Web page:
It seems the backlash against the popular battle royale game, PUBG Mobile, is now haunting homegrown mobile game FAUG. A new Twitter trend — #SavetheYouthbanFauG — calls for a ban on the game for the same reasons that led to PUBG’s eventual ban. Users have alleged that the game can be addictive and violent, which were the original allegations made by many against PUBG Mobile. The game’s eventual ban in India was tied to national security concerns, after the military clash between India and China in Ladakh’s Galwan Valley. FAUG, in fact, has a scenario that’s built around this clash.
Having said that, the issue seems to have started from an interview Vishal Gondal, one of the founders of FAUG, gave to Moneycontrol. In the interview, Gondal explained that the company makes money from in-app purchases (IAPs), by selling guns, swords, etc. within the game. This has been taken out of context, and has led users to allege that FAUG is promoting violence amongst Indian kids.
“Listen to what he says, to make money buy weapon etc. Why we allow kids to play harmful games ? India has seen this time & time again. People leeching on to the youth for money making opportunities. fauG is destructive,” tweeted one user, though they deleted the tweet later. “While the world has gone and banned addictive and violent games like PUBG, in India some are talking about guns and swords for FauG. Trying to cash in the addiction that PUBG Mobile created. It is time to #SavetheYouthBanFauG too,” wrote another.
While the world has gone and banned addictive and violent games like PUBG, in India some are talking about guns and swords for FauG.
— Ramesh Bala (@rameshlaus) March 21, 2021
Alternatively, Gondal has recently been an outspoken critic of real money games in India, which include games like rummy, poker and more. In fact, the Moneycontrol interview was centered around legal notices Gondal received for a tweet against such games. The senior entrepreneur has received over 10 legal notices for the same, and it’s possible that the Twitter trend is a backlash for that criticism.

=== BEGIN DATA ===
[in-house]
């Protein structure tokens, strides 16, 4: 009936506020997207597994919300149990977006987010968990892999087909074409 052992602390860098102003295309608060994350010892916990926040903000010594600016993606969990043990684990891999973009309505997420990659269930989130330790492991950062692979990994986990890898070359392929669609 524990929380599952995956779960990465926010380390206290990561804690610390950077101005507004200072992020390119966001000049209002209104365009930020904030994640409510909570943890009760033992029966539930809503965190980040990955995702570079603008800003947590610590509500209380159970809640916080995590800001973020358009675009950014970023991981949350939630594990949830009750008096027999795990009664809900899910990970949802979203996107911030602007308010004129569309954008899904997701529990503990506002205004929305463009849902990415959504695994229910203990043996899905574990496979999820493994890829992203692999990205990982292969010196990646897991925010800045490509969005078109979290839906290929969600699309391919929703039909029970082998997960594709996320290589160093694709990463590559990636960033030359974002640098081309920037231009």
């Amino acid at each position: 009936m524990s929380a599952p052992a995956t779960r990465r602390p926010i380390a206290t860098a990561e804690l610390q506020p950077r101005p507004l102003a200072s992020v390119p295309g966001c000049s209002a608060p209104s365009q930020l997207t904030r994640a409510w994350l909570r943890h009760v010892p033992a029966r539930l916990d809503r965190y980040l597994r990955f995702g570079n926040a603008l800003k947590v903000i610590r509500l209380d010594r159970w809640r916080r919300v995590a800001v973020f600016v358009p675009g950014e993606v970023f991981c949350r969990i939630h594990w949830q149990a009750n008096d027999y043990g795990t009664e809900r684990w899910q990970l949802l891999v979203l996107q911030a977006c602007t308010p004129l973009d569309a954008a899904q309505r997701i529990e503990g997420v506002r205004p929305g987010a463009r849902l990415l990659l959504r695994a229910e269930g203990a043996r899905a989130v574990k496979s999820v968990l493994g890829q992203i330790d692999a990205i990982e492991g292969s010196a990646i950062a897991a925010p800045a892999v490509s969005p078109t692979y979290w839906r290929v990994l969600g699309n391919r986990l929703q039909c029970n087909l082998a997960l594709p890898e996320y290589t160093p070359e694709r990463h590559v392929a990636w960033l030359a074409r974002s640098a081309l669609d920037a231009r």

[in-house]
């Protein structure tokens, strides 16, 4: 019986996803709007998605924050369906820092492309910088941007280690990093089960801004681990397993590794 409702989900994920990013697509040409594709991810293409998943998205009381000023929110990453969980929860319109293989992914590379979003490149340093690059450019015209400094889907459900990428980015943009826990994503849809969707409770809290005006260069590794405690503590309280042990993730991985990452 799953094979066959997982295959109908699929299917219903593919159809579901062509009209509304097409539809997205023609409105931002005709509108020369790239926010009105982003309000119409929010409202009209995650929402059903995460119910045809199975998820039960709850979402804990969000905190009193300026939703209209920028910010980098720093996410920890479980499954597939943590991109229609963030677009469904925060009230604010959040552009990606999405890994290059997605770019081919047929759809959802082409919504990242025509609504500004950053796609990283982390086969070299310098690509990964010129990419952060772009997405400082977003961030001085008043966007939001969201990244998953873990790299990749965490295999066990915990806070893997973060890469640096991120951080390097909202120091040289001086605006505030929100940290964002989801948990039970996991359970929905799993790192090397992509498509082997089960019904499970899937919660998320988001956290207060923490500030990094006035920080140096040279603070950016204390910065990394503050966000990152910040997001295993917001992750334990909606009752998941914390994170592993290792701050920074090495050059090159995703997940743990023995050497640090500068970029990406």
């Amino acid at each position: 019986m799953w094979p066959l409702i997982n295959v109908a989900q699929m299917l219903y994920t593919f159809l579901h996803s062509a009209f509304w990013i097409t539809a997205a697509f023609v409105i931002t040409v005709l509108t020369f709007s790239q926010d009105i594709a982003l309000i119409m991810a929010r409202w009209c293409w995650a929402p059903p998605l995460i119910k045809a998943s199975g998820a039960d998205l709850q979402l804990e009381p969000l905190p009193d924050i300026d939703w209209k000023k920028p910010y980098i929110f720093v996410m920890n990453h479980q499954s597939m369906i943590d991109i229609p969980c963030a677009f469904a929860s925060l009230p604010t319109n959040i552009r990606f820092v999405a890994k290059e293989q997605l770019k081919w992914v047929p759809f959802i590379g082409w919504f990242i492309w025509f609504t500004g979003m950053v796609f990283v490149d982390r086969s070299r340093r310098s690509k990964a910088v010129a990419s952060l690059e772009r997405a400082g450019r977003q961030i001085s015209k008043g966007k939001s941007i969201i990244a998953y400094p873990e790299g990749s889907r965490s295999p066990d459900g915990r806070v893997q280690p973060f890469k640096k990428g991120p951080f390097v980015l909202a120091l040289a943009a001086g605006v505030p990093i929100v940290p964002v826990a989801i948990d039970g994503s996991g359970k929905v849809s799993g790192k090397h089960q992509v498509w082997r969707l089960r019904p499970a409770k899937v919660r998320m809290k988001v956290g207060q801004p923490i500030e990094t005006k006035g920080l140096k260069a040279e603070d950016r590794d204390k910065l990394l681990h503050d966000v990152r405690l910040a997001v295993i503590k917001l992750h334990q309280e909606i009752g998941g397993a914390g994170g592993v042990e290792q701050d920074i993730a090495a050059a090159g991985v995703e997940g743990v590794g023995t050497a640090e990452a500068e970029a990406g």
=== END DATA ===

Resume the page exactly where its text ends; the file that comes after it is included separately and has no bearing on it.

The exact reason for the trend is hard to pinpoint, but this could just be the gaming equivalent of throwing TVs from your balcony because they have Chinese components. Either way, like most troll-driven trends online, this might be a sign that the once anti-China wave is now going haywire, as India and China come closer to settlements at the border. And at the end of the day, if people are playing FAUG despite its graphics and gameplay experience, it’s unlikely that a Twitter trend will cause the game any troubles.
Real money games in India have faced a torrid time recently, with bans in certain states. These comes after incidents of people dying by suicide after they overspent on such apps and lost lots of money. The legality of such games is somewhat difficult to understand, since there’s no central law regulating some of them. Gondal has said in the past that such games put the entire gaming industry at risk.
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